•   Ensuring disbursements from a centralized account can be traced to each
                      project, and
                  •   Maintaining books and records as required by its HUD Regulatory
                      Agreements.
       .
              We assessed the relevant controls identified above. A significant weakness exists
              if management controls do not provide reasonable assurance that the process for
              planning, organizing, directing, and controlling program operations will meet the
              organization’s objectives.

 Significant Weaknesses


              Based on our review, the following are material weaknesses. America House,
              Incorporated did not

                  •   Make all payments due under the note and the mortgage.
                  •   Ensure disbursements from a centralized account can be traced to each
                      project.
                  •   Maintain books and records as required by its Regulatory Agreements with
                      HUD.



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Appendix A

        AUDITEE COMMENTS AND OIG’S EVALUATION

Ref to OIG Evaluation   Auditee Comments




Comment 1



Comment 2


Comment 3




                         10
Comment 4




            11
                         OIG Evaluation of Auditee Comments


Comment 1   America House, Incorporated violated a number of key provisions of its
            regulatory agreements with HUD which put it in default on its three HUD-insured
            mortgages. This compelled HUD to sell the notes in September 2004 at a loss of
            $4.1 million. As the evidence from the audit demonstrated, this loss of $4.1
            million could have been avoided if America House had in fact complied with the
            provisions of its regulatory agreements.

Comment 2   As the audit demonstrated, America House, Incorporated did not maintain its
            books and records in compliance with its regulatory agreements with HUD. As
            such, it is understandable why it is having a difficult time accounting for project
            funds. The OIG calculated the $484,377 total net income for the period in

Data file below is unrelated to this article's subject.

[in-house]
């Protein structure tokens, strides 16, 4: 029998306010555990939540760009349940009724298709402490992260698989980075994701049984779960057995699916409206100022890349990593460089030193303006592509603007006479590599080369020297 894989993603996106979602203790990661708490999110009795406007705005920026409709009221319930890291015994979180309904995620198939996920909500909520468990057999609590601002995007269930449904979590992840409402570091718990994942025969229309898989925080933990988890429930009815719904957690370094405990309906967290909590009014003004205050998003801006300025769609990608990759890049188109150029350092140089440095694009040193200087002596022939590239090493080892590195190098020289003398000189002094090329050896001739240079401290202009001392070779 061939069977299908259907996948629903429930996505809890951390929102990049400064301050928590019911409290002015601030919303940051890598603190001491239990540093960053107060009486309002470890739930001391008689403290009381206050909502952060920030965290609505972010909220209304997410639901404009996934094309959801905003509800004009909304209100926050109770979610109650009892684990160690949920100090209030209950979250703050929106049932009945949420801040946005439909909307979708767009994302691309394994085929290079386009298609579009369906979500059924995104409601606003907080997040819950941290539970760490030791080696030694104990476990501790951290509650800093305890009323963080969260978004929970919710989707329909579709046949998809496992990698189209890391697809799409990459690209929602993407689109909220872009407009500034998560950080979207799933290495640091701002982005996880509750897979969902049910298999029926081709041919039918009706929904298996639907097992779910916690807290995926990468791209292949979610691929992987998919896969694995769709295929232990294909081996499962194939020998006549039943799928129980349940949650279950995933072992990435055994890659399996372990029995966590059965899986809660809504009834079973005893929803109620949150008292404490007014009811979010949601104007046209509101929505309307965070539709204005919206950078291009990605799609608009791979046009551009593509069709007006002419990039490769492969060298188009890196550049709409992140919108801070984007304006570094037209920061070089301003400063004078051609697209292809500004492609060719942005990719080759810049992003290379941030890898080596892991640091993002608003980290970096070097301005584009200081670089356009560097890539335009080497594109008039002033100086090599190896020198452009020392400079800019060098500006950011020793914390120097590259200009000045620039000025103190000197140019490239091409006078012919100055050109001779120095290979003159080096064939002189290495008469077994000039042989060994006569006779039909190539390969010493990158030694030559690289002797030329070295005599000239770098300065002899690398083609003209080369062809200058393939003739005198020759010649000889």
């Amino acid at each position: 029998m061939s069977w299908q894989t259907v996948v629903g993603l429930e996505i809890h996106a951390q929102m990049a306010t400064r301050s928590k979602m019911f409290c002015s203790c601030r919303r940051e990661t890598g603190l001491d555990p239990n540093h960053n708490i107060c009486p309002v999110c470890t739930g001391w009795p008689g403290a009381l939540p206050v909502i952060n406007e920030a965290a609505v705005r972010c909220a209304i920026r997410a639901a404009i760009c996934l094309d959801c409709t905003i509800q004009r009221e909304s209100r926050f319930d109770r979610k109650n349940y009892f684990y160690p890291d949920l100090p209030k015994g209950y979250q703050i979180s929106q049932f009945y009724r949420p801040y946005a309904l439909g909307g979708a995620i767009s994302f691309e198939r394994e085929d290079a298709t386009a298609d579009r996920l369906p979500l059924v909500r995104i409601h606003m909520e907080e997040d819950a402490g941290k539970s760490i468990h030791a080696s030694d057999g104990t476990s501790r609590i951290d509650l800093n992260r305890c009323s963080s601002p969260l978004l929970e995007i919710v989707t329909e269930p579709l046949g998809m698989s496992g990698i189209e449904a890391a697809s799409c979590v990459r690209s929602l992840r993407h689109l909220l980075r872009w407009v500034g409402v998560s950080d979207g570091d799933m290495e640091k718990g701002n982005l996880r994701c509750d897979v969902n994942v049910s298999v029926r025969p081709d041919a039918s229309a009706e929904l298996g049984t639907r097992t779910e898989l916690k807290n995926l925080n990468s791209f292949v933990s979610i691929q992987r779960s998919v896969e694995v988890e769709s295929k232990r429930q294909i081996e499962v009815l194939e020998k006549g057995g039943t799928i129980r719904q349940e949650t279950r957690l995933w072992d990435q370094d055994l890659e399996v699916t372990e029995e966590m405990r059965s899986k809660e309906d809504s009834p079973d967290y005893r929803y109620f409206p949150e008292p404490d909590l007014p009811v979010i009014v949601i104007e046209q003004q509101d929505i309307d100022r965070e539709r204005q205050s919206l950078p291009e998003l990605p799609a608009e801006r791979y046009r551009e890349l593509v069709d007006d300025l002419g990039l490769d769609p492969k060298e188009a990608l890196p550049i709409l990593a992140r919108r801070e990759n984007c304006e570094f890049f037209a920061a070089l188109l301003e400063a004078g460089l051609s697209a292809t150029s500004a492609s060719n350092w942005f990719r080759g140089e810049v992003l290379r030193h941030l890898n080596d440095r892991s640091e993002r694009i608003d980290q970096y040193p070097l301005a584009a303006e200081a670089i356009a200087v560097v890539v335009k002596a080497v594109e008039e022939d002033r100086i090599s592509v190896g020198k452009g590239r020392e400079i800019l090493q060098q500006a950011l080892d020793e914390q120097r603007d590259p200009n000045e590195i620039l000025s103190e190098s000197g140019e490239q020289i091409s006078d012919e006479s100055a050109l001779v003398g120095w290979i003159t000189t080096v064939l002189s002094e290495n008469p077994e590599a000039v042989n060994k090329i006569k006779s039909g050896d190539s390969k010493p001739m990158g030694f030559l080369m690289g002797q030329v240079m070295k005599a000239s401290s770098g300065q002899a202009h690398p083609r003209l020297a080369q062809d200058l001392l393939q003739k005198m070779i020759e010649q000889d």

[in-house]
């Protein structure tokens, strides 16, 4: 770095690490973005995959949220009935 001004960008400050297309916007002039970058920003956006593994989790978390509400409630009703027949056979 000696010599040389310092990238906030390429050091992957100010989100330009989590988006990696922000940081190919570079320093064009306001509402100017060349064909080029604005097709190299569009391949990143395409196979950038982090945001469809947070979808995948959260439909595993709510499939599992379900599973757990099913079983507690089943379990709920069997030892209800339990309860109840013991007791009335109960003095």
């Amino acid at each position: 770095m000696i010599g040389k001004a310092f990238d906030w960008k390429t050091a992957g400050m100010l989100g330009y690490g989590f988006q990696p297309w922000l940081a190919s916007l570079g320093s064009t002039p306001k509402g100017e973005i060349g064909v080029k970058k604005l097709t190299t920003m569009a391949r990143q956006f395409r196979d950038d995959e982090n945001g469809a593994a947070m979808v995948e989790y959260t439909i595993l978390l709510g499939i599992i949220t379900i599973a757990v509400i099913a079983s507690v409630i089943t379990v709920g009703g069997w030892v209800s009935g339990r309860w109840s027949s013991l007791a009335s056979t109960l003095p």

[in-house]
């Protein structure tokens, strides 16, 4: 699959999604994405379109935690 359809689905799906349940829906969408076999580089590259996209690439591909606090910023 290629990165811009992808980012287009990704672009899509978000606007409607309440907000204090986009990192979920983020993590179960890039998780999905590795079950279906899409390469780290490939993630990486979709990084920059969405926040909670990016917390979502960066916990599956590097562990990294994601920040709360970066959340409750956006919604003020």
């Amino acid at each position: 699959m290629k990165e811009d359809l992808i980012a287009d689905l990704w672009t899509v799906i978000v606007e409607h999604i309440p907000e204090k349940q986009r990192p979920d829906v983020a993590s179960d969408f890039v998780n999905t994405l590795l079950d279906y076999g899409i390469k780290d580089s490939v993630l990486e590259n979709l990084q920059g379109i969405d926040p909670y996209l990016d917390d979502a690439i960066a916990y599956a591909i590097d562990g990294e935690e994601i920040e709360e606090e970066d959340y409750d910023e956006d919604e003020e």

question on the three defaulted HUD-insured mortgages by using the accounting
            records America House provided the auditor. The $4.1 million loss was calculated
            from actual data from HUD related to the sale of the notes in September 2004.

Comment 3   Under paragraph 9(g) of its Regulatory Agreements for Multifamily Housing
            Projects (HUD-92466), America House, Incorporated and its three subsidiaries
            agreed to withdraw rents and other project receipts only in accordance with the
            provisions of their agreements. Under the agreements, America House is only
            permitted to take withdrawals for expenses of the project or for distributions of
            surplus cash. However, our audit showed America House, Incorporated made
            substantial payments from its commingled project fund for personal items such as
            automobile lease payments, country club fees, credit cards, and private schools
            when its HUD-insured projects were in default.

Comment 4   America House, Incorporated’s centralized accounting system did not comply
            with HUD requirements because it could not clearly trace disbursements to each
            project. Further, contrary to HUD requirements, America House, Incorporated
            did not have an independent audit completed on its activities each year. America
            House, Incorporated’s Vice President for Administration could only provide us
            with audited financial statements for America House One and Two for the year
            ending May 2002. The Vice President told us America House, Incorporated did
            not have sufficient funds to have the audits completed as required.